Monday, November 27, 2017

The government has published its long-awaited Industrial Strategy. It is well established that successful innovation often involves collaboration between public and private sectors, and the provision by government of a clear steer, with the promise of tangible support in the ‘Grand Challenge’ areas of AI, mobility, environment and ageing, is to be welcomed. There is some overlap between these areas and the launch of Sector Deals – partnerships between government and industry in the areas of AI, the automotive sector, construction, and life sciences. Future Sector Deals are heralded in the areas of creative, digital, and nuclear industries.

The Strategy places considerable emphasis on ‘people’, and stresses the need ‘to create good jobs and greater earning power for all’. The commitment is that ‘as the economy adapts, we want everyone to access and enjoy good work’. Within government, the Business Secretary is to take on responsibility for the delivering quality jobs. Building on the Taylor Report, he will develop ‘a set of measures against which to assess job quality and success’ – including: ‘overall worker satisfaction; good pay; participation and progression; wellbeing; safety and security; and voice and autonomy’. Some aspects of good work, as defined in the literature, are notable in that they do not appear in this list – notably flexibility and worker co-determination. Sector Deals are proposed as one mechanism whereby job quality can be enhanced; there will need to be others.

While employment in the UK has recovered well from the Great Financial Crash, it is widely recognised that the economy suffers a serious problem of mismatch in the labour market. The Industrial Strategy seeks to address one aspect of this problem – an absolute shortfall of certain skills. In particular, it identifies gaps in skills in science, technology, engineering and mathematics (STEM) and inequalities in educational achievement. The proposals in the Strategy to address these issues build upon innovations introduced in the last two Budgets – specifically in the provision of Technical level qualifications, apprenticeships, investment in mathematics education, and lifelong learning. The Strategy leaves another aspect untouched, however. Overeducation – or, rather, the allocation of well educated workers into jobs where they are less productive than they might otherwise be – has become an increasingly prominent issue. A part of any successful industrial strategy should therefore be to investigate how the operation of the labour market could be improved so that people can most effectively use the skills they already have.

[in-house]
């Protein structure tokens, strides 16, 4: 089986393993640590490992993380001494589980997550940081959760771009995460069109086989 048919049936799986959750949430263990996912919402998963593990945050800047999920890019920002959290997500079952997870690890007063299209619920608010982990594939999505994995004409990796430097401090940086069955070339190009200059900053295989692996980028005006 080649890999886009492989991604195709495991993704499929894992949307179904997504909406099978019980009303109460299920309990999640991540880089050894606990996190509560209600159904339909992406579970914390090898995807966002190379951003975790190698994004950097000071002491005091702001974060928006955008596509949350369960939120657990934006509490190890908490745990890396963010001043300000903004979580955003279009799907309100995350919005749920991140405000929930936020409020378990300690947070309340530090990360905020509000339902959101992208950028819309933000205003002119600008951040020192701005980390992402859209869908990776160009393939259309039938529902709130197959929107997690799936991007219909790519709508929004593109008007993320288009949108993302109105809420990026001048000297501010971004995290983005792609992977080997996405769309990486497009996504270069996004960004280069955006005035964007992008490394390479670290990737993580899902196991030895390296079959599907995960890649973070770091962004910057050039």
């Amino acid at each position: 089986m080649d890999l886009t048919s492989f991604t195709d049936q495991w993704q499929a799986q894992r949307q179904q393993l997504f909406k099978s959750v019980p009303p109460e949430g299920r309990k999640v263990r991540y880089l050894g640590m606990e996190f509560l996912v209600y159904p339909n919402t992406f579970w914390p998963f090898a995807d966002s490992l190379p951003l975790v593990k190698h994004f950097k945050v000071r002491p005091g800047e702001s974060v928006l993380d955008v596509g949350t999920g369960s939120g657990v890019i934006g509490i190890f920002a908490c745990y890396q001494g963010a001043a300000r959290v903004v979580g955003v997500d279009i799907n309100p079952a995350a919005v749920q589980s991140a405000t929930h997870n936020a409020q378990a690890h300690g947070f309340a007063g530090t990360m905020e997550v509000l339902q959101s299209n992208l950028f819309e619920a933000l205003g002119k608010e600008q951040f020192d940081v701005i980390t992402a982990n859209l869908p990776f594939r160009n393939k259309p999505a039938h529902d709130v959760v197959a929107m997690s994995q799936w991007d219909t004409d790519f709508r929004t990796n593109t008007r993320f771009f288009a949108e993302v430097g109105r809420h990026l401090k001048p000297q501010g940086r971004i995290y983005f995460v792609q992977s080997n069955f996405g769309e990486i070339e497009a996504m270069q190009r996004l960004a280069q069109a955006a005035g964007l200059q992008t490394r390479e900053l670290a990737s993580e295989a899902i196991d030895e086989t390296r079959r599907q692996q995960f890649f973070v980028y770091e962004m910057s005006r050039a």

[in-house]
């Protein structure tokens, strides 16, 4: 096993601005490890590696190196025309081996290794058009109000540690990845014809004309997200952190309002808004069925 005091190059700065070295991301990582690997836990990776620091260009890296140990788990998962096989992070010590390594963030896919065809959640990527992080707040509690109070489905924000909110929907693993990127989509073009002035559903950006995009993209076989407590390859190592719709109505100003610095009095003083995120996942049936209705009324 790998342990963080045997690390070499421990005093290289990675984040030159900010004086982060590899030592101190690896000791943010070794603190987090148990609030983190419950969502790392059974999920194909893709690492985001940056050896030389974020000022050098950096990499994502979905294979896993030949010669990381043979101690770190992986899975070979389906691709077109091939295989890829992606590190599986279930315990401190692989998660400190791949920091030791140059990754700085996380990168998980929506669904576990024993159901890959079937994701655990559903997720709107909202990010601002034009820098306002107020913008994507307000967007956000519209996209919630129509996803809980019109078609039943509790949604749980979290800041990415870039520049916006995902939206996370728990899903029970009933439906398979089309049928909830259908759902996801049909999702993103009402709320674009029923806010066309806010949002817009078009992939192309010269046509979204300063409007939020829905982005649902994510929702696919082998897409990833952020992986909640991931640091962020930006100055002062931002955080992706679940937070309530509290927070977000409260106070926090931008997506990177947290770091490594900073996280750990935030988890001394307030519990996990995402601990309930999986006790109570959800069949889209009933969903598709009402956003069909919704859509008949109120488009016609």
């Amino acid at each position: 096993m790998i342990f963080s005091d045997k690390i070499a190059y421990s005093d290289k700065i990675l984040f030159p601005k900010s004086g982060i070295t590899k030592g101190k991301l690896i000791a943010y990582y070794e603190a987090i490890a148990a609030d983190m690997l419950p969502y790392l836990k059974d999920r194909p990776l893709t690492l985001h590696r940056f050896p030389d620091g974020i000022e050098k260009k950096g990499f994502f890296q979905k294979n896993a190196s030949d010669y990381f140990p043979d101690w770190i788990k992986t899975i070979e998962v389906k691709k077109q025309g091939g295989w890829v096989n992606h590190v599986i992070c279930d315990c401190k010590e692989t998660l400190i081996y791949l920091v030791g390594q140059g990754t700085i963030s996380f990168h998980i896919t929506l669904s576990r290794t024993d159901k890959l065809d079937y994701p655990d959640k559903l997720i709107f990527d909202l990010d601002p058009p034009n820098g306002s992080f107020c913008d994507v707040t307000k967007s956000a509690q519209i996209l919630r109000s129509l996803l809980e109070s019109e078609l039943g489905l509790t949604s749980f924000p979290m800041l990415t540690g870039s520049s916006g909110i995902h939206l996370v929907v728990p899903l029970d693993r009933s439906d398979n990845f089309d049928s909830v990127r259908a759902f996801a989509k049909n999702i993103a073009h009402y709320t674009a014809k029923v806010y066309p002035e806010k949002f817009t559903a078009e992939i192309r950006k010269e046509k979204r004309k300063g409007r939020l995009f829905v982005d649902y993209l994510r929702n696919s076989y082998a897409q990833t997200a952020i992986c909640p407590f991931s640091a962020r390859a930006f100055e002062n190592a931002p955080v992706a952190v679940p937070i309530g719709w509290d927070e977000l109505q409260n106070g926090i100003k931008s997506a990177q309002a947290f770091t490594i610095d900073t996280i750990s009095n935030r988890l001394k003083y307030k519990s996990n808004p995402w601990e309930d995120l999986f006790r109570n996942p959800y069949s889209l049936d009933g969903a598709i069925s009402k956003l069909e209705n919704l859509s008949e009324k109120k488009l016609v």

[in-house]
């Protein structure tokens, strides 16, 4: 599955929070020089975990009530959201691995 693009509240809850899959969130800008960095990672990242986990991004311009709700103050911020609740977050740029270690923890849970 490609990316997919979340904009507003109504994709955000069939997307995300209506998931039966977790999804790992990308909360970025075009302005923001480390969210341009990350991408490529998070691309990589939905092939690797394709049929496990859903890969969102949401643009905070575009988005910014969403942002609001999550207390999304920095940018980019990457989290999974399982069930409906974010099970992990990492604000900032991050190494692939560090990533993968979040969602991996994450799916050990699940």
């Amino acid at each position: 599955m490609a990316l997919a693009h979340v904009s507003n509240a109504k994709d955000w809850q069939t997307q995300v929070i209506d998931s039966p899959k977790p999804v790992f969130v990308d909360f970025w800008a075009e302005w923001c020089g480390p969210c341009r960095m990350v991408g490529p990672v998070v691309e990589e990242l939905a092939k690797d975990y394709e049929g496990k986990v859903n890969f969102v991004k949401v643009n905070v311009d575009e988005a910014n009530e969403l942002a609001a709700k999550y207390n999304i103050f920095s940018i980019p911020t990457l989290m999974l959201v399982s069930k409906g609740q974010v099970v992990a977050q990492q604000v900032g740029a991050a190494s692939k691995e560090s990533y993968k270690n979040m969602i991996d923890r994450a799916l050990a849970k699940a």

The Strategy aims to tackle regional disparities in skills by devolving responsibility and budgets to mayoral areas. This is welcome, as local conditions are best understood by people working on the ground. More generally, the migration of highly skilled young workers to London is leading to coincident overheating in the capital and stalled recovery elsewhere. Investments made as part of the Industrial Strategy all have a spatial dimension, and active government support for initiatives ought explicitly to be conditional on promoting and maintaining regional balance; the need is for something with considerably more teeth than the regional mission of the British Business Bank heralded by the Strategy document. The Northern Powerhouse and Midlands Engine may be key to this – though it is critical that these initiatives should work together and not mutually frustrate each other. (If everywhere is a powerhouse, nowhere is a powerhouse – and there is a legitimate fear that regional politics may already have kiboshed George Osborne’s great idea.)

The UK has long lagged behind major competitor countries in its R&D spending, with combined public and private spending amounting to 1.7% of GDP. This compares with 2.8% in the US and 2.9% in Germany. The Strategy sets the goal of raising the proportion in the UK to 2.4% by 2027. This medium term goal appears modest, and indeed the Strategy itself sets an aspiration for a longer term target of 3%.